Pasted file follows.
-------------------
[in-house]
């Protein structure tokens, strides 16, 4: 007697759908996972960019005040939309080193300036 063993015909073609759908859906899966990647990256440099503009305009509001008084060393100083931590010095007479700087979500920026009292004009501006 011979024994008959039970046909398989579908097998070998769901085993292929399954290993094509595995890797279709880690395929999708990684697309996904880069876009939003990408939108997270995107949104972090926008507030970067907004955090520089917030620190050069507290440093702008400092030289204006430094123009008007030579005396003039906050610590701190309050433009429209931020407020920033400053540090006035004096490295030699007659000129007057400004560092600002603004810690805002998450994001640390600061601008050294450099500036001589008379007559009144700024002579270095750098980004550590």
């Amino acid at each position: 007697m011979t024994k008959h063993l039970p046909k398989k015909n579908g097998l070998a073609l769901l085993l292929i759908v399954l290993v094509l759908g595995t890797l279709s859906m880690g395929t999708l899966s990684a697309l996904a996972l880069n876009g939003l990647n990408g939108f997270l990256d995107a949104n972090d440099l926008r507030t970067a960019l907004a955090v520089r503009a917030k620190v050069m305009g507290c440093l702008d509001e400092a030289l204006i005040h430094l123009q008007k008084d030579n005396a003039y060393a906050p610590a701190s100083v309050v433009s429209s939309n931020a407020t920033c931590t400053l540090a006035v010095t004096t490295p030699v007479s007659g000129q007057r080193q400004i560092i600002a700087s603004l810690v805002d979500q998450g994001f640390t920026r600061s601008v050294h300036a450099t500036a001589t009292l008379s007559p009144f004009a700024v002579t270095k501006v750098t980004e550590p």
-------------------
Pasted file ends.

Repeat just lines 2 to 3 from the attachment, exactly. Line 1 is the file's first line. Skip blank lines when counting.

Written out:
């Protein structure tokens, strides 16, 4: 007697759908996972960019005040939309080193300036 063993015909073609759908859906899966990647990256440099503009305009509001008084060393100083931590010095007479700087979500920026009292004009501006 011979024994008959039970046909398989579908097998070998769901085993292929399954290993094509595995890797279709880690395929999708990684697309996904880069876009939003990408939108997270995107949104972090926008507030970067907004955090520089917030620190050069507290440093702008400092030289204006430094123009008007030579005396003039906050610590701190309050433009429209931020407020920033400053540090006035004096490295030699007659000129007057400004560092600002603004810690805002998450994001640390600061601008050294450099500036001589008379007559009144700024002579270095750098980004550590």
């Amino acid at each position: 007697m011979t024994k008959h063993l039970p046909k398989k015909n579908g097998l070998a073609l769901l085993l292929i759908v399954l290993v094509l759908g595995t890797l279709s859906m880690g395929t999708l899966s990684a697309l996904a996972l880069n876009g939003l990647n990408g939108f997270l990256d995107a949104n972090d440099l926008r507030t970067a960019l907004a955090v520089r503009a917030k620190v050069m305009g507290c440093l702008d509001e400092a030289l204006i005040h430094l123009q008007k008084d030579n005396a003039y060393a906050p610590a701190s100083v309050v433009s429209s939309n931020a407020t920033c931590t400053l540090a006035v010095t004096t490295p030699v007479s007659g000129q007057r080193q400004i560092i600002a700087s603004l810690v805002d979500q998450g994001f640390t920026r600061s601008v050294h300036a450099t500036a001589t009292l008379s007559p009144f004009a700024v002579t270095k501006v750098t980004e550590p």